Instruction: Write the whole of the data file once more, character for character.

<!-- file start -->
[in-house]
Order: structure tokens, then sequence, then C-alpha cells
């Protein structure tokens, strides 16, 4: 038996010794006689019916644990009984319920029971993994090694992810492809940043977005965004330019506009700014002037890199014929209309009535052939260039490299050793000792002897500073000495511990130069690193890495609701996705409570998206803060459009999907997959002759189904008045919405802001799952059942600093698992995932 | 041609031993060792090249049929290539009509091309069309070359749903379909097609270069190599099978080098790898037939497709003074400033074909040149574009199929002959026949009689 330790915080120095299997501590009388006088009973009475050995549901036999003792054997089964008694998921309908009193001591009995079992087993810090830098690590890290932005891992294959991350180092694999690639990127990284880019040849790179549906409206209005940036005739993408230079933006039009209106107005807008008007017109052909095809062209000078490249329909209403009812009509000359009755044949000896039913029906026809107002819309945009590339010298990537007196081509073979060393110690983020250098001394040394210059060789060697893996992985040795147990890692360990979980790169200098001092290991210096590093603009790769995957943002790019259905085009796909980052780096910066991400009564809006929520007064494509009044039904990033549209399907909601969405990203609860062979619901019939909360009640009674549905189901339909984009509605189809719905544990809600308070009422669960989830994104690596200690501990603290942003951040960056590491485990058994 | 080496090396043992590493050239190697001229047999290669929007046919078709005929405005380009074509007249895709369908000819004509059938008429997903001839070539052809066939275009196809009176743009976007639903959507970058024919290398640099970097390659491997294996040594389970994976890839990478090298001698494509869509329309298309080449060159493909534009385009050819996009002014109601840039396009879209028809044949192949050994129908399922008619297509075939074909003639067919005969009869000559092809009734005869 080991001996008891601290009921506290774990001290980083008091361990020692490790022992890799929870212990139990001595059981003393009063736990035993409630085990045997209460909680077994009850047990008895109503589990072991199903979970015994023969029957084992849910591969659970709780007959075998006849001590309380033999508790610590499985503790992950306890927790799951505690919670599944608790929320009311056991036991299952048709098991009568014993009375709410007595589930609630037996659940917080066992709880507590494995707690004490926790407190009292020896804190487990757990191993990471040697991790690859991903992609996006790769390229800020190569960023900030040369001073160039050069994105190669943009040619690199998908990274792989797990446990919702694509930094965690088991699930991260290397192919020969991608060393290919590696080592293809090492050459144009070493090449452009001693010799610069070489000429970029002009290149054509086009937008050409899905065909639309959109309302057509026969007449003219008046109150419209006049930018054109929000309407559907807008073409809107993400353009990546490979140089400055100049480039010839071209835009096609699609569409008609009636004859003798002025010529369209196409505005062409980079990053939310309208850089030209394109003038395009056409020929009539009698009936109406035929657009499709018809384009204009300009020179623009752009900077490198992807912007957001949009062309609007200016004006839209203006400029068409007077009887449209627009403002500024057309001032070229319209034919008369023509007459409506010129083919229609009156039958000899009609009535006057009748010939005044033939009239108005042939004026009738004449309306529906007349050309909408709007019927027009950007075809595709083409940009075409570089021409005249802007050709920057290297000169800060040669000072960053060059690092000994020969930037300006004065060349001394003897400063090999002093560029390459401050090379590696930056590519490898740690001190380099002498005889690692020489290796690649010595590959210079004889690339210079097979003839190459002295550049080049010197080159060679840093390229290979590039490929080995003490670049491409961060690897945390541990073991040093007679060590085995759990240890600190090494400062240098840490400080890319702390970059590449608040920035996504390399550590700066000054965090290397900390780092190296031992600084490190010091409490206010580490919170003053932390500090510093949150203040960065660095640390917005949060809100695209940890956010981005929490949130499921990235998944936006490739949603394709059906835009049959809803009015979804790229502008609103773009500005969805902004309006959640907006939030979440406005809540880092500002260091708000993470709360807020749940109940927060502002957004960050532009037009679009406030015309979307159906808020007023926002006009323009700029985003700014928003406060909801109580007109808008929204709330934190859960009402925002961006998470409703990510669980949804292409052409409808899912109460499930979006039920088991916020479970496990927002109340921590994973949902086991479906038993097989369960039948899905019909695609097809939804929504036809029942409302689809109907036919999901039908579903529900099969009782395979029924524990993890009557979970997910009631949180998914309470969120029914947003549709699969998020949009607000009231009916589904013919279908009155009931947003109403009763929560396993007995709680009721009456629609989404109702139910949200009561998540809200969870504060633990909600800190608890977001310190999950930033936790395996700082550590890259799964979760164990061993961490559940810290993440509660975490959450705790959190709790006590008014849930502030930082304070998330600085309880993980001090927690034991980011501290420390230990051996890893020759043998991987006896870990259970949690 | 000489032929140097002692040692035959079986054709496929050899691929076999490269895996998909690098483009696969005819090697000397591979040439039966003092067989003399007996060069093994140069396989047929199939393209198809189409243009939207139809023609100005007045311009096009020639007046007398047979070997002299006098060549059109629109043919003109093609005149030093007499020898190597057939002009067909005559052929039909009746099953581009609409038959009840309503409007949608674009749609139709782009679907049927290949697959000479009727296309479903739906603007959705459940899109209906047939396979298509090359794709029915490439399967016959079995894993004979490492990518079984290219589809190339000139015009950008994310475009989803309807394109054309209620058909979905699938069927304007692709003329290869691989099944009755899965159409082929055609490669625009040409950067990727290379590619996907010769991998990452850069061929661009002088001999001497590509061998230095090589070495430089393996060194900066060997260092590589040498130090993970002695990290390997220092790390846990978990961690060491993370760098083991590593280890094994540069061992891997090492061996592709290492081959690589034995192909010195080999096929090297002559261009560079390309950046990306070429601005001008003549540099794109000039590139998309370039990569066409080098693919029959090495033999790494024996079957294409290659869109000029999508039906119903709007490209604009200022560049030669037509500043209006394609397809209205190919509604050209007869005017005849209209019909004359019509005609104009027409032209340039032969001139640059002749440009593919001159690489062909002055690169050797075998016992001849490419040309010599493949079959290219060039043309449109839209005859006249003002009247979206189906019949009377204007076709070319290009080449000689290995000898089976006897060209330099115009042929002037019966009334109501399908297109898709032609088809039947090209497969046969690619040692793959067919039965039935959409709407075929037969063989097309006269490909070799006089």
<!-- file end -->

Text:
[in-house]
Order: structure tokens, then sequence, then C-alpha cells
């Protein structure tokens, strides 16, 4: 038996010794006689019916644990009984319920029971993994090694992810492809940043977005965004330019506009700014002037890199014929209309009535052939260039490299050793000792002897500073000495511990130069690193890495609701996705409570998206803060459009999907997959002759189904008045919405802001799952059942600093698992995932 | 041609031993060792090249049929290539009509091309069309070359749903379909097609270069190599099978080098790898037939497709003074400033074909040149574009199929002959026949009689 330790915080120095299997501590009388006088009973009475050995549901036999003792054997089964008694998921309908009193001591009995079992087993810090830098690590890290932005891992294959991350180092694999690639990127990284880019040849790179549906409206209005940036005739993408230079933006039009209106107005807008008007017109052909095809062209000078490249329909209403009812009509000359009755044949000896039913029906026809107002819309945009590339010298990537007196081509073979060393110690983020250098001394040394210059060789060697893996992985040795147990890692360990979980790169200098001092290991210096590093603009790769995957943002790019259905085009796909980052780096910066991400009564809006929520007064494509009044039904990033549209399907909601969405990203609860062979619901019939909360009640009674549905189901339909984009509605189809719905544990809600308070009422669960989830994104690596200690501990603290942003951040960056590491485990058994 | 080496090396043992590493050239190697001229047999290669929007046919078709005929405005380009074509007249895709369908000819004509059938008429997903001839070539052809066939275009196809009176743009976007639903959507970058024919290398640099970097390659491997294996040594389970994976890839990478090298001698494509869509329309298309080449060159493909534009385009050819996009002014109601840039396009879209028809044949192949050994129908399922008619297509075939074909003639067919005969009869000559092809009734005869 080991001996008891601290009921506290774990001290980083008091361990020692490790022992890799929870212990139990001595059981003393009063736990035993409630085990045997209460909680077994009850047990008895109503589990072991199903979970015994023969029957084992849910591969659970709780007959075998006849001590309380033999508790610590499985503790992950306890927790799951505690919670599944608790929320009311056991036991299952048709098991009568014993009375709410007595589930609630037996659940917080066992709880507590494995707690004490926790407190009292020896804190487990757990191993990471040697991790690859991903992609996006790769390229800020190569960023900030040369001073160039050069994105190669943009040619690199998908990274792989797990446990919702694509930094965690088991699930991260290397192919020969991608060393290919590696080592293809090492050459144009070493090449452009001693010799610069070489000429970029002009290149054509086009937008050409899905065909639309959109309302057509026969007449003219008046109150419209006049930018054109929000309407559907807008073409809107993400353009990546490979140089400055100049480039010839071209835009096609699609569409008609009636004859003798002025010529369209196409505005062409980079990053939310309208850089030209394109003038395009056409020929009539009698009936109406035929657009499709018809384009204009300009020179623009752009900077490198992807912007957001949009062309609007200016004006839209203006400029068409007077009887449209627009403002500024057309001032070229319209034919008369023509007459409506010129083919229609009156039958000899009609009535006057009748010939005044033939009239108005042939004026009738004449309306529906007349050309909408709007019927027009950007075809595709083409940009075409570089021409005249802007050709920057290297000169800060040669000072960053060059690092000994020969930037300006004065060349001394003897400063090999002093560029390459401050090379590696930056590519490898740690001190380099002498005889690692020489290796690649010595590959210079004889690339210079097979003839190459002295550049080049010197080159060679840093390229290979590039490929080995003490670049491409961060690897945390541990073991040093007679060590085995759990240890600190090494400062240098840490400080890319702390970059590449608040920035996504390399550590700066000054965090290397900390780092190296031992600084490190010091409490206010580490919170003053932390500090510093949150203040960065660095640390917005949060809100695209940890956010981005929490949130499921990235998944936006490739949603394709059906835009049959809803009015979804790229502008609103773009500005969805902004309006959640907006939030979440406005809540880092500002260091708000993470709360807020749940109940927060502002957004960050532009037009679009406030015309979307159906808020007023926002006009323009700029985003700014928003406060909801109580007109808008929204709330934190859960009402925002961006998470409703990510669980949804292409052409409808899912109460499930979006039920088991916020479970496990927002109340921590994973949902086991479906038993097989369960039948899905019909695609097809939804929504036809029942409302689809109907036919999901039908579903529900099969009782395979029924524990993890009557979970997910009631949180998914309470969120029914947003549709699969998020949009607000009231009916589904013919279908009155009931947003109403009763929560396993007995709680009721009456629609989404109702139910949200009561998540809200969870504060633990909600800190608890977001310190999950930033936790395996700082550590890259799964979760164990061993961490559940810290993440509660975490959450705790959190709790006590008014849930502030930082304070998330600085309880993980001090927690034991980011501290420390230990051996890893020759043998991987006896870990259970949690 | 000489032929140097002692040692035959079986054709496929050899691929076999490269895996998909690098483009696969005819090697000397591979040439039966003092067989003399007996060069093994140069396989047929199939393209198809189409243009939207139809023609100005007045311009096009020639007046007398047979070997002299006098060549059109629109043919003109093609005149030093007499020898190597057939002009067909005559052929039909009746099953581009609409038959009840309503409007949608674009749609139709782009679907049927290949697959000479009727296309479903739906603007959705459940899109209906047939396979298509090359794709029915490439399967016959079995894993004979490492990518079984290219589809190339000139015009950008994310475009989803309807394109054309209620058909979905699938069927304007692709003329290869691989099944009755899965159409082929055609490669625009040409950067990727290379590619996907010769991998990452850069061929661009002088001999001497590509061998230095090589070495430089393996060194900066060997260092590589040498130090993970002695990290390997220092790390846990978990961690060491993370760098083991590593280890094994540069061992891997090492061996592709290492081959690589034995192909010195080999096929090297002559261009560079390309950046990306070429601005001008003549540099794109000039590139998309370039990569066409080098693919029959090495033999790494024996079957294409290659869109000029999508039906119903709007490209604009200022560049030669037509500043209006394609397809209205190919509604050209007869005017005849209209019909004359019509005609104009027409032209340039032969001139640059002749440009593919001159690489062909002055690169050797075998016992001849490419040309010599493949079959290219060039043309449109839209005859006249003002009247979206189906019949009377204007076709070319290009080449000689290995000898089976006897060209330099115009042929002037019966009334109501399908297109898709032609088809039947090209497969046969690619040692793959067919039965039935959409709407075929037969063989097309006269490909070799006089």